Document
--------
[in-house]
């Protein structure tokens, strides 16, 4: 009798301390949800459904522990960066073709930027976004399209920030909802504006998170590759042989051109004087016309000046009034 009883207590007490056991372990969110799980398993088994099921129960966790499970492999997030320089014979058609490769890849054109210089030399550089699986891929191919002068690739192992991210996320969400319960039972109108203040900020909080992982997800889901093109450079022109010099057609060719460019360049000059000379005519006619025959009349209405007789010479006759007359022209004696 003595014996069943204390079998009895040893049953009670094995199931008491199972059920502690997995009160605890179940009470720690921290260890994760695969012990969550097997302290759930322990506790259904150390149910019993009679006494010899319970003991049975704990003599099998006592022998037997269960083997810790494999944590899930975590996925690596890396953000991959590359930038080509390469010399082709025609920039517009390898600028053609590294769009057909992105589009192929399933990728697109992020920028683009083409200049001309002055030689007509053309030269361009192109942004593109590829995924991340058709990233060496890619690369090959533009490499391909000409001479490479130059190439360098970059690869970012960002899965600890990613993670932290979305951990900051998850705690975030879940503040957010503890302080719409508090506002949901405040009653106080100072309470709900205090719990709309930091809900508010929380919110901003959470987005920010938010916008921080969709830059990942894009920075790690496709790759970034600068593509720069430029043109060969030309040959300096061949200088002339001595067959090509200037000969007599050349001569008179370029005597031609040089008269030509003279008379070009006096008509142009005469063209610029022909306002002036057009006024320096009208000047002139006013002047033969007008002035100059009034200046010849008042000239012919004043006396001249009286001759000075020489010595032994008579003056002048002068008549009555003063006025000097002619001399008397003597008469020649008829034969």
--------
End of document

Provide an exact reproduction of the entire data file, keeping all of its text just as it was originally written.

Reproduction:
[in-house]
């Protein structure tokens, strides 16, 4: 009798301390949800459904522990960066073709930027976004399209920030909802504006998170590759042989051109004087016309000046009034 009883207590007490056991372990969110799980398993088994099921129960966790499970492999997030320089014979058609490769890849054109210089030399550089699986891929191919002068690739192992991210996320969400319960039972109108203040900020909080992982997800889901093109450079022109010099057609060719460019360049000059000379005519006619025959009349209405007789010479006759007359022209004696 003595014996069943204390079998009895040893049953009670094995199931008491199972059920502690997995009160605890179940009470720690921290260890994760695969012990969550097997302290759930322990506790259904150390149910019993009679006494010899319970003991049975704990003599099998006592022998037997269960083997810790494999944590899930975590996925690596890396953000991959590359930038080509390469010399082709025609920039517009390898600028053609590294769009057909992105589009192929399933990728697109992020920028683009083409200049001309002055030689007509053309030269361009192109942004593109590829995924991340058709990233060496890619690369090959533009490499391909000409001479490479130059190439360098970059690869970012960002899965600890990613993670932290979305951990900051998850705690975030879940503040957010503890302080719409508090506002949901405040009653106080100072309470709900205090719990709309930091809900508010929380919110901003959470987005920010938010916008921080969709830059990942894009920075790690496709790759970034600068593509720069430029043109060969030309040959300096061949200088002339001595067959090509200037000969007599050349001569008179370029005597031609040089008269030509003279008379070009006096008509142009005469063209610029022909306002002036057009006024320096009208000047002139006013002047033969007008002035100059009034200046010849008042000239012919004043006396001249009286001759000075020489010595032994008579003056002048002068008549009555003063006025000097002619001399008397003597008469020649008829034969």